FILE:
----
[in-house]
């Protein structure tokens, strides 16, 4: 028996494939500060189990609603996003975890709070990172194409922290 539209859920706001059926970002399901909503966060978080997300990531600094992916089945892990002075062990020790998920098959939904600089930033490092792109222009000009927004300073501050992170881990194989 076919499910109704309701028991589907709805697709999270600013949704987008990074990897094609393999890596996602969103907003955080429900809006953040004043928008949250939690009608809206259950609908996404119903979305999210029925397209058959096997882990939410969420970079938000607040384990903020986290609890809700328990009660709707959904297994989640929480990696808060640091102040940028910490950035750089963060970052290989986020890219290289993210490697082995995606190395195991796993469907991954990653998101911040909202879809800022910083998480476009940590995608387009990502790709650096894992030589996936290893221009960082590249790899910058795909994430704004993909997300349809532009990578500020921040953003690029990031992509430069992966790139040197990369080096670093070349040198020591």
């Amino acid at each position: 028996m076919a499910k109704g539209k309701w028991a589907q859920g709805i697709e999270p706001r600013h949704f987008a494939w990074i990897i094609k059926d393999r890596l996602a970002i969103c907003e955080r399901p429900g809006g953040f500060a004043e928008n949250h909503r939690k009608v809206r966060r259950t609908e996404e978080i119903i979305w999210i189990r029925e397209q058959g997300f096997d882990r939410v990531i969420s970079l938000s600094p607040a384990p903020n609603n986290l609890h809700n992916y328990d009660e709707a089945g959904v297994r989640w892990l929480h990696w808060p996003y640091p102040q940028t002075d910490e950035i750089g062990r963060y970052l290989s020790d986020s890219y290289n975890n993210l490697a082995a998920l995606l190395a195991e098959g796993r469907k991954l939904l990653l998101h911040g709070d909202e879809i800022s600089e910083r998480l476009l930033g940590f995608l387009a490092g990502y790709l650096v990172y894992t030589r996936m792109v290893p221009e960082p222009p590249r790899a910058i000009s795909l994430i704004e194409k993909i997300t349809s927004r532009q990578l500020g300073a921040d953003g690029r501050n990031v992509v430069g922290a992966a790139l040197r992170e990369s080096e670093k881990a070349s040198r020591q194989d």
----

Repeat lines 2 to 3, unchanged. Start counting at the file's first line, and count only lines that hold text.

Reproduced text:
């Protein structure tokens, strides 16, 4: 028996494939500060189990609603996003975890709070990172194409922290 539209859920706001059926970002399901909503966060978080997300990531600094992916089945892990002075062990020790998920098959939904600089930033490092792109222009000009927004300073501050992170881990194989 076919499910109704309701028991589907709805697709999270600013949704987008990074990897094609393999890596996602969103907003955080429900809006953040004043928008949250939690009608809206259950609908996404119903979305999210029925397209058959096997882990939410969420970079938000607040384990903020986290609890809700328990009660709707959904297994989640929480990696808060640091102040940028910490950035750089963060970052290989986020890219290289993210490697082995995606190395195991796993469907991954990653998101911040909202879809800022910083998480476009940590995608387009990502790709650096894992030589996936290893221009960082590249790899910058795909994430704004993909997300349809532009990578500020921040953003690029990031992509430069992966790139040197990369080096670093070349040198020591």
């Amino acid at each position: 028996m076919a499910k109704g539209k309701w028991a589907q859920g709805i697709e999270p706001r600013h949704f987008a494939w990074i990897i094609k059926d393999r890596l996602a970002i969103c907003e955080r399901p429900g809006g953040f500060a004043e928008n949250h909503r939690k009608v809206r966060r259950t609908e996404e978080i119903i979305w999210i189990r029925e397209q058959g997300f096997d882990r939410v990531i969420s970079l938000s600094p607040a384990p903020n609603n986290l609890h809700n992916y328990d009660e709707a089945g959904v297994r989640w892990l929480h990696w808060p996003y640091p102040q940028t002075d910490e950035i750089g062990r963060y970052l290989s020790d986020s890219y290289n975890n993210l490697a082995a998920l995606l190395a195991e098959g796993r469907k991954l939904l990653l998101h911040g709070d909202e879809i800022s600089e910083r998480l476009l930033g940590f995608l387009a490092g990502y790709l650096v990172y894992t030589r996936m792109v290893p221009e960082p222009p590249r790899a910058i000009s795909l994430i704004e194409k993909i997300t349809s927004r532009q990578l500020g300073a921040d953003g690029r501050n990031v992509v430069g922290a992966a790139l040197r992170e990369s080096e670093k881990a070349s040198r020591q194989d």